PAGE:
For two years, the residents of Ramsay Meadows were left in the dark while all levels of government knew about contaminants in ground and well water.

The contaminated water was first discovered in 2013, but new information has exposed a long list of government bodies, agencies and experts that were made aware of a potential public health crisis but took no initiative to inform the 49 residences that use the water supply until late 2015.

Perfluoro alkylated chemicals (PFAS) was found in the water located near the National Research Council’s (NRC) National Fire Lab, a testing facility for firefighting tactics that use PFAS based foam used in fire suppression. Once discovered, the staff at the lab were told not to drink the tap water.

The agencies that were aware of the presence of PFAS include: Fisheries and Oceans Canada, Ontario’s Ministry of the Environment and Climate Change and Health Canada.

The lack of effort to warn the people of Ramsay Meadows has been called “unconscionable” by Ken Rubin, a private researcher.

The National Research Council took responsibility for the contamination in 2016 and responded to the situation with efforts to mitigate and remediate the situation. They offered water filters and supplied clean water, but the residents are still relying on bottled water.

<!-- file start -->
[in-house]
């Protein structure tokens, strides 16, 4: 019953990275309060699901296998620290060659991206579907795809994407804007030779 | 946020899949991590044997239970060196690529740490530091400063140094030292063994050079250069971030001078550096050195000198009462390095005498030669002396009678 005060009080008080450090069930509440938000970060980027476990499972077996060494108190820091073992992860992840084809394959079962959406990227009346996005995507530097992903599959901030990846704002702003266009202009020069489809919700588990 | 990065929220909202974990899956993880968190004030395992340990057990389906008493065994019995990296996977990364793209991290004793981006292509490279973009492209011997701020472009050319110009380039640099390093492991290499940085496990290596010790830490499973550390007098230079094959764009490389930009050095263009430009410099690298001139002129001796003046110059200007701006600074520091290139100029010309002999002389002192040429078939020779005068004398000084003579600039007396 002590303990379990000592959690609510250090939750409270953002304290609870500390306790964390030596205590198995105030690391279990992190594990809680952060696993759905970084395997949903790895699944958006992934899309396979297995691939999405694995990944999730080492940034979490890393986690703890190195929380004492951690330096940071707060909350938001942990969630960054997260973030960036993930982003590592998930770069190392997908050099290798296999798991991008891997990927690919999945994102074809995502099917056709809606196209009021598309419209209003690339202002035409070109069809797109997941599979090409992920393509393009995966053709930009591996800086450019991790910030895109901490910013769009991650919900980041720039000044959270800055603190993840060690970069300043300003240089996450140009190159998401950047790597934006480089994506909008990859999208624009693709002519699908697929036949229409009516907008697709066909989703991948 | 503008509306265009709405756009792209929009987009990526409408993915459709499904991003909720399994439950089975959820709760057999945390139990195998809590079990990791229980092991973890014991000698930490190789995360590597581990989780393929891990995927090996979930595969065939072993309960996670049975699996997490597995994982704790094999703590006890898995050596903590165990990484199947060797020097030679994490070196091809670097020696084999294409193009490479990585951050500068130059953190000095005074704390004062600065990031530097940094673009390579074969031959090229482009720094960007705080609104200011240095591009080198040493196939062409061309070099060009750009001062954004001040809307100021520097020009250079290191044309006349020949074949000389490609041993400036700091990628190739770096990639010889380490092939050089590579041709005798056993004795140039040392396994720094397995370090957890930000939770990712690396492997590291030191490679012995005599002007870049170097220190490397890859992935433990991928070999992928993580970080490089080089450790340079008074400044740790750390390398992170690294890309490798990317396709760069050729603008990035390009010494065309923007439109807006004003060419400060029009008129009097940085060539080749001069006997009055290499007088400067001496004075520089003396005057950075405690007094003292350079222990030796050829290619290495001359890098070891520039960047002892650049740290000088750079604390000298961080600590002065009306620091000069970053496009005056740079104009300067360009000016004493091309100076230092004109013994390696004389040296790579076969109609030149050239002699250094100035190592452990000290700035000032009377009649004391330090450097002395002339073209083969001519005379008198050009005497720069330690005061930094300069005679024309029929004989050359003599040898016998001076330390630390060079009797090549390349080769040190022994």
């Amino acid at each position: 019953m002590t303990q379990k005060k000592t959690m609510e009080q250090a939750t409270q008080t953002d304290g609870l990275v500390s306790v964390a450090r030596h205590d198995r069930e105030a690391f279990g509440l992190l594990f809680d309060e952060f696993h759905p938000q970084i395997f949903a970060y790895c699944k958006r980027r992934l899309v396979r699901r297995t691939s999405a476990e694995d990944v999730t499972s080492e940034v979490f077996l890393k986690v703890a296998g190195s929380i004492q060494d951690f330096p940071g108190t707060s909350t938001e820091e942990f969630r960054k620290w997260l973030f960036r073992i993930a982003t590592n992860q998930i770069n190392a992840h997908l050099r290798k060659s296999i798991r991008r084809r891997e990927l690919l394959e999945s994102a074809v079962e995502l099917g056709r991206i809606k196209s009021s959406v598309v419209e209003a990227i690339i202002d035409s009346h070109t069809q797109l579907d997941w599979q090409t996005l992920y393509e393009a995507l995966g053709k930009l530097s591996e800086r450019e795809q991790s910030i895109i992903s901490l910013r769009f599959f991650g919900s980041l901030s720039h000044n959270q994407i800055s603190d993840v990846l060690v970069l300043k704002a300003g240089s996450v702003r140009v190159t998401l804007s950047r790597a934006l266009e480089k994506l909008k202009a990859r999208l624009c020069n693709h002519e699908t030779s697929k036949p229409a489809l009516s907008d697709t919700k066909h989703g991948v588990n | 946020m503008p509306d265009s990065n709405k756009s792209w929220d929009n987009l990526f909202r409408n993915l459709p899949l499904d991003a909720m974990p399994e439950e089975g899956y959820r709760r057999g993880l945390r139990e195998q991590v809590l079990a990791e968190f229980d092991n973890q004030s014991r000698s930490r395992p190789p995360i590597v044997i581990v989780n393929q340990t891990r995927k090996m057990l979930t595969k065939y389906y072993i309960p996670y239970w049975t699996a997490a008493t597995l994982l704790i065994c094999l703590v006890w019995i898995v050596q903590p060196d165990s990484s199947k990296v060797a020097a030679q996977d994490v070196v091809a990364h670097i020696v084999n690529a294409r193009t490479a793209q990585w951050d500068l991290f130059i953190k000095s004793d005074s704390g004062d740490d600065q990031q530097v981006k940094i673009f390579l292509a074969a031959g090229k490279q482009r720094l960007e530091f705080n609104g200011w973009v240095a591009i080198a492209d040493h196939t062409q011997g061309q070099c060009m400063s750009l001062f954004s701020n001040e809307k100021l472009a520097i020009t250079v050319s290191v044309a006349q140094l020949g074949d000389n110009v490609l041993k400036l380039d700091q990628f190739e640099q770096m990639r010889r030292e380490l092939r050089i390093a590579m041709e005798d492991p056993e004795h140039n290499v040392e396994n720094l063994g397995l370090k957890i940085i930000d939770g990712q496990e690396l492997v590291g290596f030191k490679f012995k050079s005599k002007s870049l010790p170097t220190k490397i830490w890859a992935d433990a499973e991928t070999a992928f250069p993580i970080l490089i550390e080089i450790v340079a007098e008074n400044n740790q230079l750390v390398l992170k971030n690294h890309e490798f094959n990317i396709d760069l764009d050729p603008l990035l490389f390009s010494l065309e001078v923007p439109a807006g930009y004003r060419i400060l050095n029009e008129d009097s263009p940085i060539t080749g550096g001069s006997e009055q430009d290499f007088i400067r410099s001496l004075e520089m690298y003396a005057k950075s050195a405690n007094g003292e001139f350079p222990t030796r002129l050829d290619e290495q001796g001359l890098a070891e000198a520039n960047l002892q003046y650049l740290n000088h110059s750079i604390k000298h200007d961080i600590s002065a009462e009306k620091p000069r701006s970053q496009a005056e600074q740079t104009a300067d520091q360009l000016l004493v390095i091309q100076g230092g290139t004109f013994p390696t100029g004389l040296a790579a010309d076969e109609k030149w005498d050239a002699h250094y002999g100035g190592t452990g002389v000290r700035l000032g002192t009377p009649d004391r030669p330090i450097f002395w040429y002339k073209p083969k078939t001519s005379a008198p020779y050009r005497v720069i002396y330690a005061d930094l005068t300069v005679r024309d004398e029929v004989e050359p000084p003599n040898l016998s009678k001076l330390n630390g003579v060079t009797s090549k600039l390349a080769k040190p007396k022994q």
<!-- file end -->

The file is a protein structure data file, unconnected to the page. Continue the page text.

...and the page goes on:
The testing of PFAS ceased in 2016 at the Nation Fire Lab, and the NRC removed contaminated soil. By placing a layer of clay on the affected area, they hoped rainwater would not continue to push the contaminants downstream and in time the situation would “clean itself up.”

While there is no benchmark for negative health effects on humans exposed to PFAS, animal testing has shown links to numerous adverse health effects like an impact on neurological development, damage to the liver and immune system.

Health Canada has deemed the risk to humans is low, but there has been some testing that shows a possible link between PFAS exposure and increased risks of kidney or testicular cancer, increased blood pressure in pregnant women and decreased vaccine response in children.

The residents of Ramsay Meadows have filed a $40 million class-action lawsuit against the NRC.

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